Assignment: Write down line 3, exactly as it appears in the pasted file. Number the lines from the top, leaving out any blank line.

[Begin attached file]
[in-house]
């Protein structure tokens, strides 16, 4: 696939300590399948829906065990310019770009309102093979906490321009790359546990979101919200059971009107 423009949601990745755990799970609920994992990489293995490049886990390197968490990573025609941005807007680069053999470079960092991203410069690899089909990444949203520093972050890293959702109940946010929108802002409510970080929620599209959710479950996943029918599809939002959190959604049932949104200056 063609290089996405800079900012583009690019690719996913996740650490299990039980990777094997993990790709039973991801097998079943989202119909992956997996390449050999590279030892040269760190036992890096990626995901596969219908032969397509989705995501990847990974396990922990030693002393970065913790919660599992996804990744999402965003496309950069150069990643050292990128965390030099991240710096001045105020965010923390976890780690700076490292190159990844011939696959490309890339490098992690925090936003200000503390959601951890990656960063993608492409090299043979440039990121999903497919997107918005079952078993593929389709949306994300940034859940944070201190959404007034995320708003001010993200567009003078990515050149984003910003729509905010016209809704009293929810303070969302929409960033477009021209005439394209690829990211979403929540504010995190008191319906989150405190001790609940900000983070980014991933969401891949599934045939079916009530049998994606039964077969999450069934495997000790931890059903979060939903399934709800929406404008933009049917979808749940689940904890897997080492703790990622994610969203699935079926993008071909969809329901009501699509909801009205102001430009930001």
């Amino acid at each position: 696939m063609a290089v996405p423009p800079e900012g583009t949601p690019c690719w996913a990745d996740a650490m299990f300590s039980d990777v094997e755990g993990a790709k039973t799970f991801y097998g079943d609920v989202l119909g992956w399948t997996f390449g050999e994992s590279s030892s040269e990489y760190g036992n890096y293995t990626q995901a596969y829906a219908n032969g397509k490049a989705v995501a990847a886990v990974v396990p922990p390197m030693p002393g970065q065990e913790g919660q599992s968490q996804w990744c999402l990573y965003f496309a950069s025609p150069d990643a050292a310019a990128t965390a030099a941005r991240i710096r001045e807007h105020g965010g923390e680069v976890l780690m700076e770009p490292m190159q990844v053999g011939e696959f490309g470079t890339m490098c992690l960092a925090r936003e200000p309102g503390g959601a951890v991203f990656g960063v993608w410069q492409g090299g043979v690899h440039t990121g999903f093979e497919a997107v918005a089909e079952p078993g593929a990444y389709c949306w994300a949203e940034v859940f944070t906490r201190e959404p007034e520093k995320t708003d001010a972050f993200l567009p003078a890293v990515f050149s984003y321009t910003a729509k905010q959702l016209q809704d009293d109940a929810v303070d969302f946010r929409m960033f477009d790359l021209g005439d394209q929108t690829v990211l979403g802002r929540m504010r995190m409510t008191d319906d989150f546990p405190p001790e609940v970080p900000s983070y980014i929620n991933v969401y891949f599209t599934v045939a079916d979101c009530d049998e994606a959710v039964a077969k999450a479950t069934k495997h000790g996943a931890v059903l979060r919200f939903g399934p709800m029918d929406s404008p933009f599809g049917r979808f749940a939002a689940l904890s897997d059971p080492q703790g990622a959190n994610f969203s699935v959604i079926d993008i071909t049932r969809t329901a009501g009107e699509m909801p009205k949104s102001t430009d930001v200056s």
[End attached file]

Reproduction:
């Amino acid at each position: 696939m063609a290089v996405p423009p800079e900012g583009t949601p690019c690719w996913a990745d996740a650490m299990f300590s039980d990777v094997e755990g993990a790709k039973t799970f991801y097998g079943d609920v989202l119909g992956w399948t997996f390449g050999e994992s590279s030892s040269e990489y760190g036992n890096y293995t990626q995901a596969y829906a219908n032969g397509k490049a989705v995501a990847a886990v990974v396990p922990p390197m030693p002393g970065q065990e913790g919660q599992s968490q996804w990744c999402l990573y965003f496309a950069s025609p150069d990643a050292a310019a990128t965390a030099a941005r991240i710096r001045e807007h105020g965010g923390e680069v976890l780690m700076e770009p490292m190159q990844v053999g011939e696959f490309g470079t890339m490098c992690l960092a925090r936003e200000p309102g503390g959601a951890v991203f990656g960063v993608w410069q492409g090299g043979v690899h440039t990121g999903f093979e497919a997107v918005a089909e079952p078993g593929a990444y389709c949306w994300a949203e940034v859940f944070t906490r201190e959404p007034e520093k995320t708003d001010a972050f993200l567009p003078a890293v990515f050149s984003y321009t910003a729509k905010q959702l016209q809704d009293d109940a929810v303070d969302f946010r929409m960033f477009d790359l021209g005439d394209q929108t690829v990211l979403g802002r929540m504010r995190m409510t008191d319906d989150f546990p405190p001790e609940v970080p900000s983070y980014i929620n991933v969401y891949f599209t599934v045939a079916d979101c009530d049998e994606a959710v039964a077969k999450a479950t069934k495997h000790g996943a931890v059903l979060r919200f939903g399934p709800m029918d929406s404008p933009f599809g049917r979808f749940a939002a689940l904890s897997d059971p080492q703790g990622a959190n994610f969203s699935v959604i079926d993008i071909t049932r969809t329901a009501g009107e699509m909801p009205k949104s102001t430009d930001v200056s």